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An agricultural tradition continues

Glenn Orms, owner of Cow Lot Hat Stand from Denver, CO., shapes and creases a cowboy hat, 2017 Idaho Cutting Horse Association Futurity Event, Ford Idaho Horse Park, Nampa, Idaho, Wednesday, 30 August 2017, Photo Patrick Sweeney

Glenn Orms, owner of Cow Lot Hat Stand in Denver, Colo., shapes and creases a cowboy hat, 2017 Idaho Cutting Horse Association Futurity Event at the Ford Idaho Horse Park in Nampa August 30. All photos by Patrick Sweeney

Hundreds of horses and riders gathered in Nampa the week of August 28 for the 2017 Idaho Cutting Horse Association Futurity and Aged event at the Ford Idaho Horse Park.

In horse cutting, a sport based on traditional ranch work, the contestants have two attempts per run to separate a cow from a herd and move it to the center of the arena. A cow can be pulled from the outside on the other try. Four helpers on horseback assist in the background. Att eh Nampa event, participants competed in more than 15 categories.

Cindy Mann, a member of the Idaho Cutting Horse Association and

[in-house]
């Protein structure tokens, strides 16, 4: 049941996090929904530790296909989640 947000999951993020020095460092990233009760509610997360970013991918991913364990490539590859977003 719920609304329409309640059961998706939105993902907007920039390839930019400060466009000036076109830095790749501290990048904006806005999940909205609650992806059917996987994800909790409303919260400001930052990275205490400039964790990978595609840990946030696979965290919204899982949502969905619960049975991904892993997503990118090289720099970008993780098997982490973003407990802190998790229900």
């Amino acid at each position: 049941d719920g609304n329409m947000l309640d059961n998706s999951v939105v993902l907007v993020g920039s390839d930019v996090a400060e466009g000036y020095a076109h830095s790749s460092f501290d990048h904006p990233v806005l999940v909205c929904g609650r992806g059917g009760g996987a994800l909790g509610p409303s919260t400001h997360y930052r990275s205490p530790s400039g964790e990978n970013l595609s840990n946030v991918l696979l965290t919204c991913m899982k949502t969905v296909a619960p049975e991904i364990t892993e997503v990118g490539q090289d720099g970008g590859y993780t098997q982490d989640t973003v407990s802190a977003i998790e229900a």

James Mann on Miss Playin RG, 2017 Idaho Cutting Horse Association Futurity Event, Ford Idaho Horse Park, Nampa, Idaho, Wednesday, 30 August 2017, Photo Patrick Sweeney

James Mann on Miss Playin RG competes in the  2017 Idaho Cutting Horse Association Futurity event.

an avid cutter, is filling in as secretary for the association and helped organize the annual show, which is the association’s largest event.

Mann lives in the Blaine County town of Carey, about 40 miles southeast of Sun Valley, where she has two active cutting horses and two retired horses.

“There are people who come from all over the country at this show,” said Mann, who also rode in the event. She said many of those riders travel in a sweep of Northwest shows, finishing in the South. The event isn’t a

Loper Corrie Finney, left, of Buhl at the 2017 Idaho Cutting Horse Association Futurity event at the Ford Idaho Horse Park in Nampa. Photo by Patrick Sweeney.

Corrie Finney, left, of Buhl helps riders.

qualifier for any larger show, but Ember Gutierrez, a marketing representative for the Ford Idaho Center, noted that one of the events, a Sept. 2 cutting horse event at the Nampa arena, is known as the “world series of cutting” and carries $50,000 in prize money.

Gutierrez said in a prepared release that the nine-day event that ended Sept. 3 paid out more than $500,000 in purse money and drew more than 1,500 people to the Ford Idaho Center from about a dozen states and Canada. The release said that the park’s 64 full rental RV spots and 650 horse stalls were filled, and that 1,000 hotel rooms had been booked by riders, vendors, show managers, and judges.

2017 Idaho Cutting Horse Association Futurity Event, Ford Idaho Horse Park, Nampa, Idaho, Wednesday, 30 August 2017, Photo Patrick Sweeney

Vendors at the Ford Idaho Horse Park.

“I relish being able to compete against the level of people who come here,” Mann said of the show.

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